The Scottish Visitors: Margaret Lindsay of Evelick
A portrait of a scandal.
Allan Ramsey eloped with the subject of his painting, Margaret Lindsey of Evelick, the daughter of a baronet. Her family severed all relations, and the new couple—with Margaret's little sister in tow—headed to Italy for a three year sojourn. Ramsey created this portrait to hang in his London house, and it was never publically exhibited during his lifetime.
The latest of our Scottish visitors, the excerpt below is from the exhibition catalog for Botticelli to Braque: Masterpieces from the National Galleries of Scotland, available for purchase in the Museum Store.
Allan Ramsay 1713–1784, Margaret Lindsay of Evelick, Mrs Allan Ramsay, about 1758–9
Internationally acclaimed as Ramsay’s consummate achievement as an incomparable painter of women, this ravishing likeness of his second wife epitomises the distinctive grace, refinement and naturalism of his mature style in female portraiture following his second visit to Italy in 1754. The eldest son of the poet Allan Ramsay, author of The Gentle Shepherd (1725), he had enrolled as a founder member of the Academy of St Luke in his native Edinburgh, aged sixteen. From 1736 successive study visits to Italy accelerated his transformation into a portraitist of European stature. In 1738, with no serious rivals in Britain, Ramsay established himself in London while also maintaining a studio and clientele in Edinburgh. The following year he married Anne Bayne, daughter of an Edinburgh law professor. But in 1743 she died in childbirth at the Ramsays’ London residence.
The circumstances of Ramsay’s second marriage, nine years after this bereavement, were to add immeasurably to the mystique surrounding his definitive portrait of his new young wife. During a return visit to Edinburgh in 1752 he eloped with the elder daughter of the Perthshire baronet Sir Alexander Lindsay of Evelick, a niece of the Lord Chief Justice Lord Mansfield. The marriage took place without the consent of the Lindsays who immediately severed all relations, deploring their daughter’s conduct and the social inequality of this alliance.
The couple’s sojourn in Italy from 1754 to 1757, accompanied by Margaret Lindsay’s younger sister Katherine, marked a period of self-reinvention for Ramsay through renewed exposure to the work of Andrea del Sarto and Raphael and especially Domenichino, the supreme exponent of the gracefulness to which Ramsay himself aspired. The exquisite draughtsmanship honed in Italy reached its apogee in the present portrait of Margaret, completed about 1758 on returning to Britain. Typical of his many preparatory studies of hands is this expressive drawing of her left hand, clasping a white rose. Far from posing formally, she has ostensibly been surprised in the everyday task of arranging flowers, a conceit reflecting the artist’s evolving ideal of the ‘natural portrait’. Complemented by the harmonious balance of the composition and the extreme delicacy of its execution, the predominantly pastel hues reveal Ramsay’s emulation of the portraiture of Maurice-Quentin de La Tour and Jean-Étienne Liotard as well as Jean-Marc Nattier, another likely French model being Louis Tocqué. Margaret herself is expensively dressed in the height of French-style fashion – as appropriate to her husband’s status by this time and his imminent engagement as court artist to George III.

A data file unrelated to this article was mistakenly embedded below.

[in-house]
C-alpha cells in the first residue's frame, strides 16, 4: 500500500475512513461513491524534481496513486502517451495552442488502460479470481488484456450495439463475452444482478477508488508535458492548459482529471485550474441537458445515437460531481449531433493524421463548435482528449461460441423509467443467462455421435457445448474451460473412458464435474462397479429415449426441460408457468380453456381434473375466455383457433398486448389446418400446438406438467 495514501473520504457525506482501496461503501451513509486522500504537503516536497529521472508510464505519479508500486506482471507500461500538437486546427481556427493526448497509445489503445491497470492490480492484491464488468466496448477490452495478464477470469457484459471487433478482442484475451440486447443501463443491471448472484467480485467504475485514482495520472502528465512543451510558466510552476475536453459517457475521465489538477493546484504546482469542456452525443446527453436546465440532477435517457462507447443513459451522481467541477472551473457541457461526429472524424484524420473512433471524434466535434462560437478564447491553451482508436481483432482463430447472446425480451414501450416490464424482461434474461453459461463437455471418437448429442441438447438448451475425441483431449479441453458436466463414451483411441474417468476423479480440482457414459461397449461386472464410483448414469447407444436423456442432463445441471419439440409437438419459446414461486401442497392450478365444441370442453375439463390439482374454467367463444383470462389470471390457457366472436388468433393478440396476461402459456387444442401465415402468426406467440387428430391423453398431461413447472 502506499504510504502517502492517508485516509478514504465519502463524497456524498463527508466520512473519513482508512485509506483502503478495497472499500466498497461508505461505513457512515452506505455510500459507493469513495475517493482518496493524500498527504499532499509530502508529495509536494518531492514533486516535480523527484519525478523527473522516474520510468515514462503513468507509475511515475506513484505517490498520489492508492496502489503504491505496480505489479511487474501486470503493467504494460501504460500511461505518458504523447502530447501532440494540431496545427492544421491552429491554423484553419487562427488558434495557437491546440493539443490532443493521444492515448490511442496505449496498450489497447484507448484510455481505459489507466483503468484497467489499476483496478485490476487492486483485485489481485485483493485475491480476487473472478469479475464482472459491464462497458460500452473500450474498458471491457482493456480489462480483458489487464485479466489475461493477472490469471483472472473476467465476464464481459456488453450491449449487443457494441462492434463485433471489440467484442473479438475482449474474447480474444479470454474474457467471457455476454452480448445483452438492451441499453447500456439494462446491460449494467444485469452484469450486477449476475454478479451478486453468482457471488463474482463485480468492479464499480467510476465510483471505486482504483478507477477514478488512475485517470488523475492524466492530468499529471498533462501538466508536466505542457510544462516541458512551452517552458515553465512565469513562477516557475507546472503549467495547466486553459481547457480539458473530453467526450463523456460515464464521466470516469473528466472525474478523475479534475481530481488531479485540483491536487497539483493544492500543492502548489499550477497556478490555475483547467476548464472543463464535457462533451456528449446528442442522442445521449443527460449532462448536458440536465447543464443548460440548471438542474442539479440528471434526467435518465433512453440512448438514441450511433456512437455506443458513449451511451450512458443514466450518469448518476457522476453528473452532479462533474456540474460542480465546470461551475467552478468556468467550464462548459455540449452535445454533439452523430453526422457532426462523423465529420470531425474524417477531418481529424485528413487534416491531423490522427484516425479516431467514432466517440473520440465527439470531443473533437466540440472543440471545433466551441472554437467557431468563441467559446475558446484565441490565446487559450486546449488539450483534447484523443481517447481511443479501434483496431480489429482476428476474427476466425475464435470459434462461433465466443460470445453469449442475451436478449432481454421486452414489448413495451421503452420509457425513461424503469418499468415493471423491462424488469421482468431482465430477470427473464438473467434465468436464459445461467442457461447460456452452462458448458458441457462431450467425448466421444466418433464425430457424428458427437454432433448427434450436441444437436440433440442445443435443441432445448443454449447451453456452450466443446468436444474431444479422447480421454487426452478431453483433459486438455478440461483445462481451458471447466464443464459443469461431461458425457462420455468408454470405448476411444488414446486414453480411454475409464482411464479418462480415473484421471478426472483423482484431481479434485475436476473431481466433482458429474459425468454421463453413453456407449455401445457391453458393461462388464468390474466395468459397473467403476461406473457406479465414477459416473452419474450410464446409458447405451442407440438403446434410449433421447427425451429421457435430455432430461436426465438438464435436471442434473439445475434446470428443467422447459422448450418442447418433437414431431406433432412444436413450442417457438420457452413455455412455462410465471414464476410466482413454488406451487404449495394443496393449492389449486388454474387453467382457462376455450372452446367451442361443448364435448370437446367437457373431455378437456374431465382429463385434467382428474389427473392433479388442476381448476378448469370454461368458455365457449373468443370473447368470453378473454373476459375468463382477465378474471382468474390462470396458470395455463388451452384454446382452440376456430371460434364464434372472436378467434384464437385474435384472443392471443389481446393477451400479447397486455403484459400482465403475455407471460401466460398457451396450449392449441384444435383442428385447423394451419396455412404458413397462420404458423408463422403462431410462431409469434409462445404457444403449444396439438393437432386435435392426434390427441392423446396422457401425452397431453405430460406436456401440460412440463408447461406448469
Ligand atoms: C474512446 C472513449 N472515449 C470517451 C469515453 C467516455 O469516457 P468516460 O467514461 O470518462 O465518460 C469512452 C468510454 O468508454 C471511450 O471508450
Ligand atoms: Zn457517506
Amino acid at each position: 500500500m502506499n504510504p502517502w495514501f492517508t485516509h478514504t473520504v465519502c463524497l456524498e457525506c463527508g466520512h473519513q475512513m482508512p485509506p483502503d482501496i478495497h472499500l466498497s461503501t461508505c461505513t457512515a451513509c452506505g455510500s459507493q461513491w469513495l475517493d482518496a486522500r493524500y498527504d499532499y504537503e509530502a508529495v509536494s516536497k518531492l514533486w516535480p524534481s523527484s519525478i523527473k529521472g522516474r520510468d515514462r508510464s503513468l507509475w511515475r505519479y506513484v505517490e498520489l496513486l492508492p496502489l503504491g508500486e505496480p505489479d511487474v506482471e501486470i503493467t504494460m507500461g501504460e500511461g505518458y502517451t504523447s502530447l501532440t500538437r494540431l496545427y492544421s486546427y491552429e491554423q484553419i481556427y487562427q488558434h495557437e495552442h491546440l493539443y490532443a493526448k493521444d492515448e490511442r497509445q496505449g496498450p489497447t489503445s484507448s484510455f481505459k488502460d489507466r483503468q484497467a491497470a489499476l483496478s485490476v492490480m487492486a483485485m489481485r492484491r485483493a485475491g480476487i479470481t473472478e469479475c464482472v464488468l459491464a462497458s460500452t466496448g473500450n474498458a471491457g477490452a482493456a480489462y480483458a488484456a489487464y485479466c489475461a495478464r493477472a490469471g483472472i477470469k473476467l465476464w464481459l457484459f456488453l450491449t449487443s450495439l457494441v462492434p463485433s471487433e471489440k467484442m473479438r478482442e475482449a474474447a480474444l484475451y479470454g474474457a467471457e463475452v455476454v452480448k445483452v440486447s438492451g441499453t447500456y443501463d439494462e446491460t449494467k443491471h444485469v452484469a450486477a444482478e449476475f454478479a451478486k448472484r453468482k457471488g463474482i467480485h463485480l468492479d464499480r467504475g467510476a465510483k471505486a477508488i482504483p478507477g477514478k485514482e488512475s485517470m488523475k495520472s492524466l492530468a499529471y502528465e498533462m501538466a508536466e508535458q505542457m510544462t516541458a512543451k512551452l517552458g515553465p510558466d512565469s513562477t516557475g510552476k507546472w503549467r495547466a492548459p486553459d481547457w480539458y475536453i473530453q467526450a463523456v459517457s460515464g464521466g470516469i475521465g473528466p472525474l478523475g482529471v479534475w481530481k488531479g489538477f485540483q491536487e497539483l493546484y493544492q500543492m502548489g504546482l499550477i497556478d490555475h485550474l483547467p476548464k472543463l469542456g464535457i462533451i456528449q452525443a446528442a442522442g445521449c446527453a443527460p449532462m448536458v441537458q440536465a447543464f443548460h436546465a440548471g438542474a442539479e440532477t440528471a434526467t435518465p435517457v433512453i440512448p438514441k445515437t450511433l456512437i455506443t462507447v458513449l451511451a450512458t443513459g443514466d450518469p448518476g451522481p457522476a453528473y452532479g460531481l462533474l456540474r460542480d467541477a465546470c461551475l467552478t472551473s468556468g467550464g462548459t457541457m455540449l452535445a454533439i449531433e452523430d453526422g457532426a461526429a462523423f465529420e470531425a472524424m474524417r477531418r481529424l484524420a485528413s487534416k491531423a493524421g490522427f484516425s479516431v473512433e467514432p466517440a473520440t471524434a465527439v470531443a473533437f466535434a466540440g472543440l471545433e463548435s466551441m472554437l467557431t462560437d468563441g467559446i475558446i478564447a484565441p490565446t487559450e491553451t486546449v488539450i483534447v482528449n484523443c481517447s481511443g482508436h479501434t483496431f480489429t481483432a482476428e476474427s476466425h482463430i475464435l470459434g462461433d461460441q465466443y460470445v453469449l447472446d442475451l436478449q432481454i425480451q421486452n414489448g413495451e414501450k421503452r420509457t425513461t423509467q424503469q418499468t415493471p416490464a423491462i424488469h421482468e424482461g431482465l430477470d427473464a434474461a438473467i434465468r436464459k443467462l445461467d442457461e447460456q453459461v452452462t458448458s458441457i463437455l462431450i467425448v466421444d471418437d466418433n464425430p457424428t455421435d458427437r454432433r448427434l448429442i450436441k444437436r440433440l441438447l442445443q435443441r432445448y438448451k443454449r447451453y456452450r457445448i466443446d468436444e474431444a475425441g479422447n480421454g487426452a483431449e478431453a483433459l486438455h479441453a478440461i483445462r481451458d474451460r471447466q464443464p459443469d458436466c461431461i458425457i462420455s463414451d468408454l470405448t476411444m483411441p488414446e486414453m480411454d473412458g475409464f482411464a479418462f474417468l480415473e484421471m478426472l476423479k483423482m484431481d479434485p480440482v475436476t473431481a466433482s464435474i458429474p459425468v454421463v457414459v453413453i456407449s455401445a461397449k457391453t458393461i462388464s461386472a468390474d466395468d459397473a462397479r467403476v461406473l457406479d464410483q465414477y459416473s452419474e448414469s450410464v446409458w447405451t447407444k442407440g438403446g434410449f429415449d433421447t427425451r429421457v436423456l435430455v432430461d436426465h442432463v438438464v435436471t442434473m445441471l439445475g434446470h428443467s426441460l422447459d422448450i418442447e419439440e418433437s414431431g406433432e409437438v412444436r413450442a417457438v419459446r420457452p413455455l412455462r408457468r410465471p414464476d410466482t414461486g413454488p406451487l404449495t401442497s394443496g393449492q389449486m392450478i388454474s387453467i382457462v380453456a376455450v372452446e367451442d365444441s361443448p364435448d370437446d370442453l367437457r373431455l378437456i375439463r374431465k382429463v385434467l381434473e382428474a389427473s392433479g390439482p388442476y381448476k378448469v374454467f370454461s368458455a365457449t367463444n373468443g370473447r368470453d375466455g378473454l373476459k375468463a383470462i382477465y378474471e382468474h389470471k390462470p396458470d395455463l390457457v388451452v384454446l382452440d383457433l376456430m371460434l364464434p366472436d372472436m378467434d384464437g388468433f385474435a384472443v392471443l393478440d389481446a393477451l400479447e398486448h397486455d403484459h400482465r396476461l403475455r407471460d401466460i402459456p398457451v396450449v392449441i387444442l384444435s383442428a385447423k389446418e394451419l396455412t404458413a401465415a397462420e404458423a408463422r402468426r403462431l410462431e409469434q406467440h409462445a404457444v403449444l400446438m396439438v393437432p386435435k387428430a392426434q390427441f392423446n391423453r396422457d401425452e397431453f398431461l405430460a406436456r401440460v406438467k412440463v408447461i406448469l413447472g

Paradoxically, despite its current fame, this picture is a quintessentially private image. Probably painted for the artist’s own pleasure and never publicly exhibited in his lifetime, it originally hung in his London house in Soho Square. Margaret’s portrait eventually passed to her sister Katherine’s husband Alexander Murray, Lord Henderland, and then to his younger son Lord Murray, Lord Advocate of Scotland. In 1832 Murray was appointed to the Board of Manufactures, the governing body of the Scottish National Gallery when founded in 1850. A year after the formal opening of the Gallery in 1859, his widow made a memorial gift of drawings as the foundation nucleus of the Scottish national graphic collections. This comprised both old master Italian drawings, mainly by Francesco Allegrini, and a superb cache of Ramsay drawings which is still the principal holding of his graphic oeuvre worldwide. Lady Murray’s first benefaction was followed in 1861 by a sizeable bequest of her late husband’s French and British paintings. Among them was a Reynolds of Margaret Ramsay’s brother Sir David Lindsay of Evelick (NG427). But the jewel of this bequest was, without question, Ramsay’s peerless portrait of his beloved second wife. -Helen Smailes